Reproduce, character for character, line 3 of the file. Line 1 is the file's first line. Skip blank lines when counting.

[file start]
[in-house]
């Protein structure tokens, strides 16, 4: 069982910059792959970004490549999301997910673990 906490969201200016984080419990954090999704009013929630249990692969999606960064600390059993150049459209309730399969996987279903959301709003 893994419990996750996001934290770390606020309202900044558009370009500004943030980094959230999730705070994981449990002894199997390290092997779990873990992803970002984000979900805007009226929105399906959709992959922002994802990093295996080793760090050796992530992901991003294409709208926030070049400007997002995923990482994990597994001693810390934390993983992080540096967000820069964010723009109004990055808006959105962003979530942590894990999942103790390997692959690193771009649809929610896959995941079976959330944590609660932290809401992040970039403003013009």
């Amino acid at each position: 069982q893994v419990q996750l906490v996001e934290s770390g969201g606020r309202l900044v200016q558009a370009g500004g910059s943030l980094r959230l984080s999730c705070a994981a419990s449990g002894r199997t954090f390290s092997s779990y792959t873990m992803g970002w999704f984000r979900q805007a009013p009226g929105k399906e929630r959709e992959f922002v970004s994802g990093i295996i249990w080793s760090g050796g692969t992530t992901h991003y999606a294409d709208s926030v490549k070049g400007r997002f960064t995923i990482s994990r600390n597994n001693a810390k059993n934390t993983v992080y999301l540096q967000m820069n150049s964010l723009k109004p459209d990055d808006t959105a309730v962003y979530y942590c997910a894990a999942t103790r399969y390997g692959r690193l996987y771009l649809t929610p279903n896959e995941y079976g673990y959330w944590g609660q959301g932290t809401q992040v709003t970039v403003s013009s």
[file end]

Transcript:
């Amino acid at each position: 069982q893994v419990q996750l906490v996001e934290s770390g969201g606020r309202l900044v200016q558009a370009g500004g910059s943030l980094r959230l984080s999730c705070a994981a419990s449990g002894r199997t954090f390290s092997s779990y792959t873990m992803g970002w999704f984000r979900q805007a009013p009226g929105k399906e929630r959709e992959f922002v970004s994802g990093i295996i249990w080793s760090g050796g692969t992530t992901h991003y999606a294409d709208s926030v490549k070049g400007r997002f960064t995923i990482s994990r600390n597994n001693a810390k059993n934390t993983v992080y999301l540096q967000m820069n150049s964010l723009k109004p459209d990055d808006t959105a309730v962003y979530y942590c997910a894990a999942t103790r399969y390997g692959r690193l996987y771009l649809t929610p279903n896959e995941y079976g673990y959330w944590g609660q959301g932290t809401q992040v709003t970039v403003s013009s």